Care Around Stillbirth and Neonatal Death (CASaND) Clinical Practice Guideline

Core investigations

A comprehensive history

A comprehensive maternal (medical, social, family/whānau) and pregnancy history is a fundamental component of the investigation protocol6 that can inform the approach to investigations and may contribute to identifying the cause of death in one-third of perinatal deaths.50 Identification of risk factors for perinatal death through history taking is an important component of the approach to investigation which may help to inform future pregnancy planning. Further, a systematic approach to gaining parents’ summary of events surrounding the death is now recognised as an important part of the history.51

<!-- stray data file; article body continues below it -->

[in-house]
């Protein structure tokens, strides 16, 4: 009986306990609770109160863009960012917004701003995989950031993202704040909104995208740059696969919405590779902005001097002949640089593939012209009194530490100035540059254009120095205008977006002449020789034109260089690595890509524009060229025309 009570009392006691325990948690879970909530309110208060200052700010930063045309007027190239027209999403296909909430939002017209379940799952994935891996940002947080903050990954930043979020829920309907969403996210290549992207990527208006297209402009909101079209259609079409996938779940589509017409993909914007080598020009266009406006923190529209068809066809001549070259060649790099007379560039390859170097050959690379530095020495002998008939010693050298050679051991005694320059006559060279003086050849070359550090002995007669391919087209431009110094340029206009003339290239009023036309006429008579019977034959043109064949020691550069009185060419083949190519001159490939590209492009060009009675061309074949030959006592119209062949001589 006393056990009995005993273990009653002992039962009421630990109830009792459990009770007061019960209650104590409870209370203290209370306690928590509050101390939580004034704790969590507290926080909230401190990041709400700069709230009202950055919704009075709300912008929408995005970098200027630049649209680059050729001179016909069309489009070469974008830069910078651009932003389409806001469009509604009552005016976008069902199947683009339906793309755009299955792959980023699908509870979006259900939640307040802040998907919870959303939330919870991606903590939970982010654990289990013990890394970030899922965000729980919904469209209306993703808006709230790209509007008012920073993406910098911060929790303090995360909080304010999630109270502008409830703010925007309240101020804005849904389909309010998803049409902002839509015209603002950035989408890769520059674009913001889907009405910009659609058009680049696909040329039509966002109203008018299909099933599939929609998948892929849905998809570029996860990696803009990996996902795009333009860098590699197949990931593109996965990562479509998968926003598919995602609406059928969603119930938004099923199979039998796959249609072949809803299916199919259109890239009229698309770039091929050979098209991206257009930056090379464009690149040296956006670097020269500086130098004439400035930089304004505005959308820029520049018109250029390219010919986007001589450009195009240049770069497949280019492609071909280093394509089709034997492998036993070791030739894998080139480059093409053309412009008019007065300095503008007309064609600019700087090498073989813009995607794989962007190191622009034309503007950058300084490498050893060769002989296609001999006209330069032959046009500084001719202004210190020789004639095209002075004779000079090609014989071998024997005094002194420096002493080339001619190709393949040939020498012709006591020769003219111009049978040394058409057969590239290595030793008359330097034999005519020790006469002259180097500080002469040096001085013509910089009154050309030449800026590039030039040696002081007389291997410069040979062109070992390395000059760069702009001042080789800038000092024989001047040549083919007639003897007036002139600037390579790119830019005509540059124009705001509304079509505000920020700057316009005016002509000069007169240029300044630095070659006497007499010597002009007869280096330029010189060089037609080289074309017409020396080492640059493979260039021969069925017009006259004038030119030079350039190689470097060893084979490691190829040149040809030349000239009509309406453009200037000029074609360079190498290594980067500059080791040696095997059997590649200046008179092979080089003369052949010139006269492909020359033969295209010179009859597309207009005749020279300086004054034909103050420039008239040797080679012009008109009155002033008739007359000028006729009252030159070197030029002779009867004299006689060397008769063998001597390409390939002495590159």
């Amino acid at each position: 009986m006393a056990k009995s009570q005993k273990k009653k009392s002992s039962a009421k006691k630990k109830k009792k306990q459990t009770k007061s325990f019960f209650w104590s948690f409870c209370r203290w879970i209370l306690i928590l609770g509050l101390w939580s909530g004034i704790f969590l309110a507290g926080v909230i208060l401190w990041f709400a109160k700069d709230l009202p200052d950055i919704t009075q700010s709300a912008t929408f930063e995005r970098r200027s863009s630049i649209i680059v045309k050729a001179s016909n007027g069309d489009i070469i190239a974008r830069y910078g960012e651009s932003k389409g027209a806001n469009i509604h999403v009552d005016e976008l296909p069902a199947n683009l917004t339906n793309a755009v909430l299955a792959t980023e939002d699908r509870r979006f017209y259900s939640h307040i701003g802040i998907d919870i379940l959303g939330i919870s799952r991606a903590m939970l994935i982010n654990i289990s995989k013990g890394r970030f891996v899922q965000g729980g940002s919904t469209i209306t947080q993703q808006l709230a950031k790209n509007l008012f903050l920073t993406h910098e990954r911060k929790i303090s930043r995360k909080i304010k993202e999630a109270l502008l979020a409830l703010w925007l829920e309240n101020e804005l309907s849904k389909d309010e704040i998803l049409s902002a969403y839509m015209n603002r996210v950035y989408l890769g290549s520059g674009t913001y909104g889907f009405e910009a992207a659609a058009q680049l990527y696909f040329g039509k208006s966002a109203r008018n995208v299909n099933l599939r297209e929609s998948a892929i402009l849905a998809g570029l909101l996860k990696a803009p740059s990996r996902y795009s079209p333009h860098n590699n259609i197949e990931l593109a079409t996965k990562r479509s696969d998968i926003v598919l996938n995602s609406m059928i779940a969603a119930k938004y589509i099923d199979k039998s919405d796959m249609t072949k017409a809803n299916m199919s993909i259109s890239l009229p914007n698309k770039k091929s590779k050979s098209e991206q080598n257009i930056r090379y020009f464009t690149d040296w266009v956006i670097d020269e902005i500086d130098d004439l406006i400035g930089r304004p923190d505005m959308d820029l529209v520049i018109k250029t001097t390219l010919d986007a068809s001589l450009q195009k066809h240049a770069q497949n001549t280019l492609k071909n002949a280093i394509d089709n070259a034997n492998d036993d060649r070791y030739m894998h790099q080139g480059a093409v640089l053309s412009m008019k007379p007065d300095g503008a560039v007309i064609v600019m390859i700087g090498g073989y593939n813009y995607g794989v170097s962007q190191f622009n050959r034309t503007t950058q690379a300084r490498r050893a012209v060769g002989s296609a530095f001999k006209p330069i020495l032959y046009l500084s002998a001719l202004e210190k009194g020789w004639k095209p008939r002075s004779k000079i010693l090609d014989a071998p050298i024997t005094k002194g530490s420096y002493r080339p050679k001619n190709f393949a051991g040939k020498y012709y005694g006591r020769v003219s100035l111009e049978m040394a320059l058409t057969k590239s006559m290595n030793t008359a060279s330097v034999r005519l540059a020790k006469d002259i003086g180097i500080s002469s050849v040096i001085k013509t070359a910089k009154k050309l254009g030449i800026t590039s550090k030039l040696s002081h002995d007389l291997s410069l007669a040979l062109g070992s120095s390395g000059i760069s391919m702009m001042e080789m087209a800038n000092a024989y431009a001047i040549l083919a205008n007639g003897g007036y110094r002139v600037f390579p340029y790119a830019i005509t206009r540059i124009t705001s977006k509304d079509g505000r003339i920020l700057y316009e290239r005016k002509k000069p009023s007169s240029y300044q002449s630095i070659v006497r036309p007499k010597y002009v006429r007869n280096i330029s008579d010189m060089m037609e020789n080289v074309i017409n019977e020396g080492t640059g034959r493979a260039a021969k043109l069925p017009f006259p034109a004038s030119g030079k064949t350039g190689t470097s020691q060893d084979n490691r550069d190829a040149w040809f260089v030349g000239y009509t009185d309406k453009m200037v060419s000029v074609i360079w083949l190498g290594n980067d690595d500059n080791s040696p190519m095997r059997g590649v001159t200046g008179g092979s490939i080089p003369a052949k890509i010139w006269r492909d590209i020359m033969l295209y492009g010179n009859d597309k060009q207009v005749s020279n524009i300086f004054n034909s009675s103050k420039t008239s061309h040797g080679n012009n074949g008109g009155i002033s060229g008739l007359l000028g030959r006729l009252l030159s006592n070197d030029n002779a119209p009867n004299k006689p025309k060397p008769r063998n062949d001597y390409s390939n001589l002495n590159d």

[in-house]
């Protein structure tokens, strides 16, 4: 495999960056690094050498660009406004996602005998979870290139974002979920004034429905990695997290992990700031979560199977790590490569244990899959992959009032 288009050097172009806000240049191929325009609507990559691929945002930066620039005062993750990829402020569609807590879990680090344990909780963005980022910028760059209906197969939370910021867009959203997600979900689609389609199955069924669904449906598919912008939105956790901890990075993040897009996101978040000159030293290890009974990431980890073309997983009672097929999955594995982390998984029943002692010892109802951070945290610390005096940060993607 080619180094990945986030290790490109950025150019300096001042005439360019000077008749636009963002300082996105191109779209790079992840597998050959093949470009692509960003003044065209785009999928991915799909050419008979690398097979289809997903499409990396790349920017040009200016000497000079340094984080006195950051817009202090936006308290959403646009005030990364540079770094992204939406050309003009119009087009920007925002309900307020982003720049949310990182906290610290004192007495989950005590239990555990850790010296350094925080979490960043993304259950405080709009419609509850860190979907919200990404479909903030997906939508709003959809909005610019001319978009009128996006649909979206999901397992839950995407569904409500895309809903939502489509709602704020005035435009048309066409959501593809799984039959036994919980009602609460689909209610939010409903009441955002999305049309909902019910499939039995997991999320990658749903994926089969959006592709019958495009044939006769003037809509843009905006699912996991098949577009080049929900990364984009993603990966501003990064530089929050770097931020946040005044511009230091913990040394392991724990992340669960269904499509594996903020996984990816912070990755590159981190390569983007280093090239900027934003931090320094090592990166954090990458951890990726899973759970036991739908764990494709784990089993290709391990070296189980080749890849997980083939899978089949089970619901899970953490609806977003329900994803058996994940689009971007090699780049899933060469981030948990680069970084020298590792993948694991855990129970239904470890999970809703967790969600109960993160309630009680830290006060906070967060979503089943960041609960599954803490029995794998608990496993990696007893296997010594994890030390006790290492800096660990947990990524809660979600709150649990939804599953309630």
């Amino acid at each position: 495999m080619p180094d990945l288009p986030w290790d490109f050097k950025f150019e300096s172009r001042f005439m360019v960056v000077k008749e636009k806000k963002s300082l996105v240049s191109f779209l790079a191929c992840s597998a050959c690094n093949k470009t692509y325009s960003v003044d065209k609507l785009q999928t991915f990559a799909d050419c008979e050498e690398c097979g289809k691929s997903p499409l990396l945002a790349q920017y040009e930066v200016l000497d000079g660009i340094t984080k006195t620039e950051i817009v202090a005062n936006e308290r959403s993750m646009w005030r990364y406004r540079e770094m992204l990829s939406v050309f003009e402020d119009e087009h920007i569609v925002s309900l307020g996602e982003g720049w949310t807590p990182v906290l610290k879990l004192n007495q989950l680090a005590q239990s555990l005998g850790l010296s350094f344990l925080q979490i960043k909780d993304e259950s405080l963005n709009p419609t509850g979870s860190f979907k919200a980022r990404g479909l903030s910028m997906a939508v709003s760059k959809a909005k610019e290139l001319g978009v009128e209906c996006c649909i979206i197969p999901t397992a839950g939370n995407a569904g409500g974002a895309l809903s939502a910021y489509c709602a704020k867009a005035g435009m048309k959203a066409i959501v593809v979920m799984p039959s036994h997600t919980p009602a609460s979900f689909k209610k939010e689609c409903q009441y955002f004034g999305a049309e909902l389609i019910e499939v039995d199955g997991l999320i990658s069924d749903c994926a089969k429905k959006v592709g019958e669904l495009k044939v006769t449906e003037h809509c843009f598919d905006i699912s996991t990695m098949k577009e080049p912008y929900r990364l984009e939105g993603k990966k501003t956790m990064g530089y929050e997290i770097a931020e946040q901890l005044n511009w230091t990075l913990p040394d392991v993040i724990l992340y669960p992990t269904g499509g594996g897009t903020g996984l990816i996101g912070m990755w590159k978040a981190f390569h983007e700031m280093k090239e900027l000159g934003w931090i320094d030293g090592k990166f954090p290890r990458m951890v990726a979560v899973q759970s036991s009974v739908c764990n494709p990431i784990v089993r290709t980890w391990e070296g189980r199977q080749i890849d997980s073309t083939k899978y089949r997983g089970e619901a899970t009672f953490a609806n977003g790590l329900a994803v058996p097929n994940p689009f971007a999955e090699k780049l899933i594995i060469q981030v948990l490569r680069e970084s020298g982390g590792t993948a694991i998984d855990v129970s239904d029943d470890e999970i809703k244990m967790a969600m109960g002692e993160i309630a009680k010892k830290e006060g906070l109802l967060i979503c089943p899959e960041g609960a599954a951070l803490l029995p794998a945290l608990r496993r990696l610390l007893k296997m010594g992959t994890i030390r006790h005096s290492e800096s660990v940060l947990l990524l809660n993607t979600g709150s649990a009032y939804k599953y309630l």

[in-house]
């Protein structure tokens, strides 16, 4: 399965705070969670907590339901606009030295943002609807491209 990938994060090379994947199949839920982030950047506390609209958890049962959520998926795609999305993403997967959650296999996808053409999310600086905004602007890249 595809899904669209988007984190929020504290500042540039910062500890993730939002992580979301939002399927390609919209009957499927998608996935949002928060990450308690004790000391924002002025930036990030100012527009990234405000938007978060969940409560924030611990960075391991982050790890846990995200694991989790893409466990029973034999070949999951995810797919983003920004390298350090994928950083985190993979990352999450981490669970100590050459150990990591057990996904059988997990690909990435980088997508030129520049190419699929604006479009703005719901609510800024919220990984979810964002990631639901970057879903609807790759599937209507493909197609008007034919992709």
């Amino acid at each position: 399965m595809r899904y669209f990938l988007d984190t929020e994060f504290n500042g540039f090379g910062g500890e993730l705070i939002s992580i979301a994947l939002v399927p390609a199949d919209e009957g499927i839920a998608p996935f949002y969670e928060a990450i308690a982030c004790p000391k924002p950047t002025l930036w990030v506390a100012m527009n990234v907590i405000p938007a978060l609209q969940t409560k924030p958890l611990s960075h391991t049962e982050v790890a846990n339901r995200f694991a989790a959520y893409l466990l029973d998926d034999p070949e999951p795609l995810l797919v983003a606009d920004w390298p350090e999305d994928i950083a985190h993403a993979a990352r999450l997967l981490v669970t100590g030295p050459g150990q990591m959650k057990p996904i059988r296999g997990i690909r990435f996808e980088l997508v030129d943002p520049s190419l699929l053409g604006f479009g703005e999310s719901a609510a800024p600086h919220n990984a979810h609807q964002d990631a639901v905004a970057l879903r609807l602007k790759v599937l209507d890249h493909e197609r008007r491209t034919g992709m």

Evidence-based recommendation 6.9

Evidence quality: High confidence

A comprehensive clinical summary should be completed for all perinatal deaths to inform the investigations required. This summary should be completed as soon as possible after the death and include the following:  

  • medical, social, family, and pregnancy history
  • antenatal ultrasound results
  • antenatal testing
  • initial findings of maternal, baby, and placental examination
  • parent’s summary of the events surrounding the death.

Postmortem antepartum fetal ultrasound

A formal fetal ultrasound following diagnosis of a fetal death may provide valuable information, particularly where parents decline an autopsy. This may detect fetal anomalies and allows fetal growth assessment.

Consensus-based recommendation 6.10

A formal ultrasound for fetal anomalies, biometry and amniotic fluid index may be considered. The ultrasound should be carried out by an appropriately trained healthcare professional as soon as possible following diagnosis of a fetal death if not recently performed (within the past 4 weeks) and especially if there has been no second trimester morphology scan.

Testing for feto-maternal haemorrhage